Given the dependence of rate of clearance of infection on antifungal regimen, it is not possible to completely exclude the possibility that an association between rate of clearance and outcome could be observed in this cohort if fluconazole therapy were associated with higher mortality through a separate unknown mechanism, independent of its association with a slow clearance of infection. However, it seems more likely that prolonged exposure to the organism through a high organism load at baseline and slow clearance does directly impact outcome, as suggested by examination of prior trials [9, 10, 12, 17], in addition to this analysis.

The associations between variables in the cohort lead us to propose a model for how the factors determining rate of clearance of infection and mortality may interrelate (Figure 4). The proposed causal nature of the associations in the model remain speculative, although in one instance, the association of IFN-γ and rate of clearance of infection, causality could be tested by intervention studies, such as those published and ongoing to examine the effects of adjunctive therapy with IFN-γ [18, ISRCTN72024361].

Figure 4
A model illustrating possible relationships between factors associated with rate of clearance of infection and survival. Proposed causal links are shown with solid arrows, non-causal associations with long-dashed arrows, and speculative associations with ...

Notable was the fact that in this cohort we could not demonstrate an association between baseline CSF opening pressure and survival, as has been found in some prior studies [19]. Efforts were made to ensure accurate measurement of opening pressure in all patients, and in all trials patients had a minimum of 4 lumbar punctures according to protocol, and further lumbar punctures if the opening pressure was raised. This aggressive approach to management of raised CSF pressure may have reduced its effect on outcome [20].

The size of this cohort enabled us to demonstrate an association of CSF IFN-γ but not IL-6 levels with CD4 count, consistent with the known reduction in IFN-γ but preservation of IL-6 release in late stage HIV-infection [21, 22].

An increased understanding of the factors determining rate of clearance and outcomes increases our ability to examine the impact of individual components. Thus, for example, variations in individual patient immunity (CSF IFN-γ) can be controlled for in trials examining the effect of novel drug regimens on clearance of infection. An increased understanding of how the factors determining outcome interrelate may also help clarify opportunities for intervention, for example, through more rapidly active drug combinations, adjunctive immunotherapy, or earlier diagnosis and treatment; and prioritise research questions, for example, understanding the pathophysiological basis of raised CSF pressure and altered mental status.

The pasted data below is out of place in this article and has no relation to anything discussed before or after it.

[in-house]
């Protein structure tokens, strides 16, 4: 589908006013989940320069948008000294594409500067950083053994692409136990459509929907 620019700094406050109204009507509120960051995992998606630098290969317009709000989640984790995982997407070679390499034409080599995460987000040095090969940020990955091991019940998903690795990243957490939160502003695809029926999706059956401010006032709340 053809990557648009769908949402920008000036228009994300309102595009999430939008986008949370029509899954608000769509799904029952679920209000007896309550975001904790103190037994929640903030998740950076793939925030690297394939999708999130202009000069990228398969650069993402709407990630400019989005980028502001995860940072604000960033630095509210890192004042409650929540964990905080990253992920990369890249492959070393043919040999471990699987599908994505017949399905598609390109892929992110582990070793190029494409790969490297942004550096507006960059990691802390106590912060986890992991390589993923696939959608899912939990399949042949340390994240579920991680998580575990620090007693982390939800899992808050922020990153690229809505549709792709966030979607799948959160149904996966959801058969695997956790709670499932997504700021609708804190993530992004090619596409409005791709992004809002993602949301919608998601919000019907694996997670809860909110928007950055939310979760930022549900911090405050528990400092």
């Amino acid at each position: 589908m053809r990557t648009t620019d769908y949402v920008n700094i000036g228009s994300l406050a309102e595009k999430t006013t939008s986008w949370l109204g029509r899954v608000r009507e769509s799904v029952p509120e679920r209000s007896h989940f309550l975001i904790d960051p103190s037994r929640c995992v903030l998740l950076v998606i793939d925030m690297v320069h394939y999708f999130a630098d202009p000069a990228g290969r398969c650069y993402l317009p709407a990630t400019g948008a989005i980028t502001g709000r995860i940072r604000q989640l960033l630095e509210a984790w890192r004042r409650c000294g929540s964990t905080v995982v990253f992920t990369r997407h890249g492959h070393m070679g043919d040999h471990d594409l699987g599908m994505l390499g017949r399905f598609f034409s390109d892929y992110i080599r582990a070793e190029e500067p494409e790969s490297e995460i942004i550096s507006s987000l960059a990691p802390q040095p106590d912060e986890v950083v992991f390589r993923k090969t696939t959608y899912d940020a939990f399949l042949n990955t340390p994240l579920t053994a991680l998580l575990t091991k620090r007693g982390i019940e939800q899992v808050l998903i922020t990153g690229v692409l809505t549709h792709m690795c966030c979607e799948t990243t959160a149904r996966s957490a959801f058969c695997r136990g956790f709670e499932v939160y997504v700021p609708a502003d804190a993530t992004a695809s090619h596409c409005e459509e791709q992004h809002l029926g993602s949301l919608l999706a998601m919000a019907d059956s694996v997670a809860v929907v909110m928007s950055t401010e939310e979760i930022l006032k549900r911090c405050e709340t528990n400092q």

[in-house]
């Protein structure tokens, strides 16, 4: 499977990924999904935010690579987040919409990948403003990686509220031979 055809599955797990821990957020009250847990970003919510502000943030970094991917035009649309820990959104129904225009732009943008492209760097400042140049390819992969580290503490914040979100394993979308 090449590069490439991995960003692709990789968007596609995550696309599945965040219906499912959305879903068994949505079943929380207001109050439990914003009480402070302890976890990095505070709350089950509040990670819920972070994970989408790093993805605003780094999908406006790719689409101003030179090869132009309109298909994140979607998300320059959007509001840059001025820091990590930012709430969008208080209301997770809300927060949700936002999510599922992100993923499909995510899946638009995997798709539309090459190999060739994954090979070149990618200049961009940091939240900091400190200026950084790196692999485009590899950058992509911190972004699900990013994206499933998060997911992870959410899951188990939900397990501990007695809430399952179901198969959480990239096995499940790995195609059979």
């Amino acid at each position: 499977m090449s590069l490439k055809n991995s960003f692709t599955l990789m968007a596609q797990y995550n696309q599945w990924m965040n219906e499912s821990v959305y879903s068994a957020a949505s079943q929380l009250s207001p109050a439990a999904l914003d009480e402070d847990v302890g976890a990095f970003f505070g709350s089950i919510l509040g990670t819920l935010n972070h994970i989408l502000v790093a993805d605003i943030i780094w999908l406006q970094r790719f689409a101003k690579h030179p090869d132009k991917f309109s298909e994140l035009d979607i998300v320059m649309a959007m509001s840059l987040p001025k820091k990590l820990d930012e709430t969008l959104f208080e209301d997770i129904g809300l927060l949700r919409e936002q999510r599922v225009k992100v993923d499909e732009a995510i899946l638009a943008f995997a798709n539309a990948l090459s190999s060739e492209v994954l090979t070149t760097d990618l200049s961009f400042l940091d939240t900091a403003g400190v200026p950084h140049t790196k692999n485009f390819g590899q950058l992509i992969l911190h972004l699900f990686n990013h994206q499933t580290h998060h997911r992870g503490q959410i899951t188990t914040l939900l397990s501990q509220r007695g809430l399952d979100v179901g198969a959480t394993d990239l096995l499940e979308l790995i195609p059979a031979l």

The study demonstrates that rate of clearance of infection is not only a statistically powerful endpoint but also a clinically meaningful one. The results support the use of rate of clearance, or early fungicidal activity, as a means to explore antifungal drug dosages and combinations in phase II studies that can prioritize novel regimens for testing in phase III clinical endpoint trials.


262 cryptococcal meningitis patients had rate of clearance of infection determined using serial quantitative CSF cultures. Altered mental status, a high baseline organism load, and a slow rate of clearance were independently associated with mortality at 2 and 10 weeks.


This work was supported by the MRC (UK) grant G0501476, a British Infection Society Fellowship to TB, a Wellcome Trust Training Fellowship in Tropical Medicine to AEB (069991), and was part of the Wellcome Trust-Mahidol University-Oxford Tropical Medicine Research Programme.

We thank Supraphada Pinpraphaporn, Bina Maharjan, Anna Checkley, Vanaporn Wuthiekanun, Premjit Amornchai, Nongluk Getchalarat, Pissamai Manupan, Jintana Suwanpruek, Nick Day, Sharon Peacock, for help with the study at Sappasithiprasong Hospital. We thank Nomqondiso Sidibana, Tom Crede, Vanessa Burch, Anthony Williams, Noxolo Mahlaza, Elma de Vries for help with the studies at GF Jooste hospital; and James Mwesigye, Joselyne Rwebembera, Ali Chakera, Emma Wall, and Irene Andia for help with the study at Mbarara hospital.


The authors have no conflicts of interest.